This is through effort, understanding. With mind you can achieve this ordinary nonattachment. But this is not the goal, this is just the beginning.
When thoughts like: “I am not the doer, my past deeds are the doers, or God himself is the doer…”
Even such thoughts drop. These were the base of the first, these thoughts were the base of the ordinary nonattachment. When even they:
…cease to worry the seeker, a stage of silence, equilibrium and peace is attained. This is called sublime nonattachment.
…Because to constantly think, “I am not the doer,” shows that you believe you are the doer; otherwise why go on constantly saying “I am not the doer”?
Once it happened, one Hindu sannyasin, a traditional monk, stayed with me for a few days. Every day in the morning, in the brahmamuhurt, just before the sunrise, he would sit and repeat constantly, “I am not the body, I am the soul supreme. I am not the body….”
So I heard him doing it, saying that for many days, and then I said, “If you really know that you are not the body, why repeat it? If you really know you are the supreme self, then who are you convincing every morning? That shows you don’t know. You are just trying to convince yourself that you are not the body, but you know you are the body; that’s why the need to convince.”
Remember this: the mind works in this way. Whenever you try to convince yourself of something the contrary is the case. If a person tries too much to say, “I love you,” know well that something is wrong. If a person tries to say too much about anything, that shows that the contrary exists within; he is trying to convince himself, not you. Whenever a husband feels guilty that he has looked at another woman, or has been friendly, or was attracted, then he comes home and that day he will be more loving to the wife. He will bring ice cream or something. So whenever the husband brings ice cream beware – because now he is not trying to convince you, he is trying to convince himself that he loves his wife more than anybody else.
Whenever mind becomes aware that something has gone wrong, that wrong has to be put right. The first effort for nonattachment is such effort. You go on insisting to yourself, “I am not the body, I am not the doer,” but you know well that you are the doer, you are the body. But this will help. One day you will become aware of both these polarities: that you are insisting that you are not, and still you believe that you are the body. Then both drop, you simply remain silent, you don’t say anything. Neither do you say, “I am the doer,” nor do you say, “I am the witness.” You simply drop this whole nonsense. You allow things as they are. You don’t say anything, you don’t make any statement. Then silence, equilibrium, and peace are attained – when you don’t make any statement.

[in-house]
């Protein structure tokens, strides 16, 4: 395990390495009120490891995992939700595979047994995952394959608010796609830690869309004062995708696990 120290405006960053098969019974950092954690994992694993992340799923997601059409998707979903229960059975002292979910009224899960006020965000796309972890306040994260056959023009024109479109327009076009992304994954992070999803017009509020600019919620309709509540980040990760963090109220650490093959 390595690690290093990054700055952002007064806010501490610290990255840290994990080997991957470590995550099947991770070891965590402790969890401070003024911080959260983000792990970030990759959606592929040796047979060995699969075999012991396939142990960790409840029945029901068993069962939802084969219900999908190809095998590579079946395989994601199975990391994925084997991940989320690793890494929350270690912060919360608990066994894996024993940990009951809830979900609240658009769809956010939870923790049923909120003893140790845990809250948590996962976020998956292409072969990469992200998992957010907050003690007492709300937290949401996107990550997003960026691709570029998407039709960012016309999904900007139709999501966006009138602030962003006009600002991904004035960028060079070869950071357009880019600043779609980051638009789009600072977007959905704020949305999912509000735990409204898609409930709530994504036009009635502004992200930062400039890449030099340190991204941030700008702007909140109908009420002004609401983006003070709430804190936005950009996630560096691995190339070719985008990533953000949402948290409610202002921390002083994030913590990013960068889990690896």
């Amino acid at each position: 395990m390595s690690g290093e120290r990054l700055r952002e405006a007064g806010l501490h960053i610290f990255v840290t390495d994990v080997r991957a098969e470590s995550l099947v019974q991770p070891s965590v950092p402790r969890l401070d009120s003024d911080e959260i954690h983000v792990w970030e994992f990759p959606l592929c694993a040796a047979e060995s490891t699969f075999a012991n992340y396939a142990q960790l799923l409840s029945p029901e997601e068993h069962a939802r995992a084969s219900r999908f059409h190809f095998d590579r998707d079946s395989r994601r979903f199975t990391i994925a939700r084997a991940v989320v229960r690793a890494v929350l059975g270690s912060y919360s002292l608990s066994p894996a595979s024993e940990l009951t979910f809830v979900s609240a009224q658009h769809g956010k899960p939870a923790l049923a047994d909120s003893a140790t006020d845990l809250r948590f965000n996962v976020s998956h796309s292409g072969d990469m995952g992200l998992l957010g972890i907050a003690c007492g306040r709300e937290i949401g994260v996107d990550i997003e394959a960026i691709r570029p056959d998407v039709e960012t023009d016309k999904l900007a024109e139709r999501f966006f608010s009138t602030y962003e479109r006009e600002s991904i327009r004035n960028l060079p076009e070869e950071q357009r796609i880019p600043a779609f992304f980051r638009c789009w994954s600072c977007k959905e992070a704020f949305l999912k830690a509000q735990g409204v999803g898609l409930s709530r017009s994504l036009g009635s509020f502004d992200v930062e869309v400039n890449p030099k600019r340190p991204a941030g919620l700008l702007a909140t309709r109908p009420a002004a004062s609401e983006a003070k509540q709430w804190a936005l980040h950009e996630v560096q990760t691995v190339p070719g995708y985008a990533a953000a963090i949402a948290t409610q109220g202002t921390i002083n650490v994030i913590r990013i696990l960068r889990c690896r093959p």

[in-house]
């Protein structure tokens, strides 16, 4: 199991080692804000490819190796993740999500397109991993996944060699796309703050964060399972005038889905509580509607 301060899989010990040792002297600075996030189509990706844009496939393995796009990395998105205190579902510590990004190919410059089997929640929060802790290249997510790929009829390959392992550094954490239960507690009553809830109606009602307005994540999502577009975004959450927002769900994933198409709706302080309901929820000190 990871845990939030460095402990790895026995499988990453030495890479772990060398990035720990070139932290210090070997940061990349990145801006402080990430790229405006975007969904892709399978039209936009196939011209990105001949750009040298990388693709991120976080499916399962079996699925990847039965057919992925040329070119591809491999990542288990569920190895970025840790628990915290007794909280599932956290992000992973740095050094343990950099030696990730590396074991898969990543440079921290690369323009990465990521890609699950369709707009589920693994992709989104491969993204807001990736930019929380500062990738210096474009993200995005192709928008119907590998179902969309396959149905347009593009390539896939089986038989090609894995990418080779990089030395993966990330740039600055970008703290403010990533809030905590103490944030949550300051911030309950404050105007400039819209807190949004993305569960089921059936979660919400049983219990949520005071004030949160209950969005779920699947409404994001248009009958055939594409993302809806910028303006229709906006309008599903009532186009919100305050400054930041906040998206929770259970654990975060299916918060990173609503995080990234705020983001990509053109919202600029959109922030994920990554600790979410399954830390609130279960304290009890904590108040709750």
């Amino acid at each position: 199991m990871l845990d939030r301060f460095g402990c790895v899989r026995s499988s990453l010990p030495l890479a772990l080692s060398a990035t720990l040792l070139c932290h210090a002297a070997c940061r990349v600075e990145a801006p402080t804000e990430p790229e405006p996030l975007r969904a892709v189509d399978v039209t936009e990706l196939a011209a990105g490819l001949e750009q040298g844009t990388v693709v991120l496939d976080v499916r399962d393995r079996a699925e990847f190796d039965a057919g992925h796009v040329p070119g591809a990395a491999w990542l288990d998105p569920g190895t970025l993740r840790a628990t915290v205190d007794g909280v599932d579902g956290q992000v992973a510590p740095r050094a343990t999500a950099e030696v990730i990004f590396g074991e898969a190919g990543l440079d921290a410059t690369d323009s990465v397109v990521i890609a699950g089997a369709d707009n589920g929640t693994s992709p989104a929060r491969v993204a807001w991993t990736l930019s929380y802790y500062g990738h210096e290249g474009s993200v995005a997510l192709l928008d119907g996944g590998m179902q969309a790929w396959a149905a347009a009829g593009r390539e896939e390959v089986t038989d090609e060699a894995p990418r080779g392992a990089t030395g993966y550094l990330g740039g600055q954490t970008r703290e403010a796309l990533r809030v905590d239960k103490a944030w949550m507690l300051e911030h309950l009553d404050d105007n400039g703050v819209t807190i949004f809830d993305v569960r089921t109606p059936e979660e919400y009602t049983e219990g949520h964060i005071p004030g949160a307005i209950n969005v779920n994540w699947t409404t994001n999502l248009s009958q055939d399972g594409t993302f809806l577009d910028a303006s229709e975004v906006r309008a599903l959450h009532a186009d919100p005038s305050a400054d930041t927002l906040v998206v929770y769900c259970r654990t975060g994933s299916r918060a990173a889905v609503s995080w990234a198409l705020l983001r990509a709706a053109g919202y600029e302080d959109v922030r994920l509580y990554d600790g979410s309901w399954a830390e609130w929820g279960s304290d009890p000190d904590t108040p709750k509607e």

Somebody asked Buddha, “Are you the body or are you the soul?” Buddha remained silent. The man insisted, and Buddha said, “Don’t force me, because whatsoever statement I make will be wrong. If I say I am the body, it is wrong, because I am not. If I say I am not the body, that too shows that somehow I am attached to the body, otherwise why this denial? Why this botheration to say that I am not the body? So I will not make any statement. If you can understand, look at me, at what I am.”
When you simply are – without any statement, without any idea, without any theory, without any concept…when you simply are, when you have become a tree, a rock, you exist, that’s all. And you allow existence to flow from you, within you. You don’t create any resistance, you don’t say, “I am this,” because every statement will be a definition, and every statement will make you finite.
But this will not happen immediately and directly, remember. You cannot drop unless you have made the first effort. So first try, “I am the witness.” And bring it to such intensity that in that intensity you become aware that even this is futile. Then drop it and be yourself.

It happened once, Mulla Nasruddin went to England. His English was not very good, just like me – that is not much. He had a very beautiful dog, but very ferocious. So he put a plaque on the door, and instead of writing “Beware of the dog,” he wrote “Be aware of the dog.” That is wrong English – but wrongly he did a right thing, because the whole emphasis is changed. When you say “Beware of the dog,” emphasis is on the dog. When you say “Be aware of the dog,” the emphasis is on you. And this English word beware is beautiful. Make it two, be plus aware.

Be plus aware is the first step. In the second step, awareness also has disappeared. Simply be. Don’t be even aware, because that will create an effort. Simply be. When you are in that state of being – not doing anything, not even witnessing, because that too is a subtle doing….
A state of silence, equilibrium, and peace is attained.
This is called sublime nonattachment.